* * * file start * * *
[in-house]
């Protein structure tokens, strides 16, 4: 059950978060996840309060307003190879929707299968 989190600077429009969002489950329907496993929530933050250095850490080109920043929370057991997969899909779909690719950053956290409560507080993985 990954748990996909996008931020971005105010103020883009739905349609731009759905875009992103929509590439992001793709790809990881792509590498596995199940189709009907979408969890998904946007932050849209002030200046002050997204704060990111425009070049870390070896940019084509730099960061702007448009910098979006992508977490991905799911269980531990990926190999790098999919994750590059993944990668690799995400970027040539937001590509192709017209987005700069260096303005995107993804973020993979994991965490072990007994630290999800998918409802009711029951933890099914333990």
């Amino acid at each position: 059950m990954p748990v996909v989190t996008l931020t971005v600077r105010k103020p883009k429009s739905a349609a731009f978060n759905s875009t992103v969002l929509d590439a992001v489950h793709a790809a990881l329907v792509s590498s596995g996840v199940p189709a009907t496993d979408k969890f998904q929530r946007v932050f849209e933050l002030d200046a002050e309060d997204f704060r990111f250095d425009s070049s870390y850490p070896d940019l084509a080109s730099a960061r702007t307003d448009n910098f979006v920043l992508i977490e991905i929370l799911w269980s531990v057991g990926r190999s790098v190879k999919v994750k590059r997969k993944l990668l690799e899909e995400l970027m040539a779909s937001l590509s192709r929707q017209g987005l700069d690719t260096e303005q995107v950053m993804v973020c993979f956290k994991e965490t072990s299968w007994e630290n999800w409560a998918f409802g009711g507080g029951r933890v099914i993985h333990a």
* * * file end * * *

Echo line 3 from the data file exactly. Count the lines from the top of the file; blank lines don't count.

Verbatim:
């Amino acid at each position: 059950m990954p748990v996909v989190t996008l931020t971005v600077r105010k103020p883009k429009s739905a349609a731009f978060n759905s875009t992103v969002l929509d590439a992001v489950h793709a790809a990881l329907v792509s590498s596995g996840v199940p189709a009907t496993d979408k969890f998904q929530r946007v932050f849209e933050l002030d200046a002050e309060d997204f704060r990111f250095d425009s070049s870390y850490p070896d940019l084509a080109s730099a960061r702007t307003d448009n910098f979006v920043l992508i977490e991905i929370l799911w269980s531990v057991g990926r190999s790098v190879k999919v994750k590059r997969k993944l990668l690799e899909e995400l970027m040539a779909s937001l590509s192709r929707q017209g987005l700069d690719t260096e303005q995107v950053m993804v973020c993979f956290k994991e965490t072990s299968w007994e630290n999800w409560a998918f409802g009711g507080g029951r933890v099914i993985h333990a």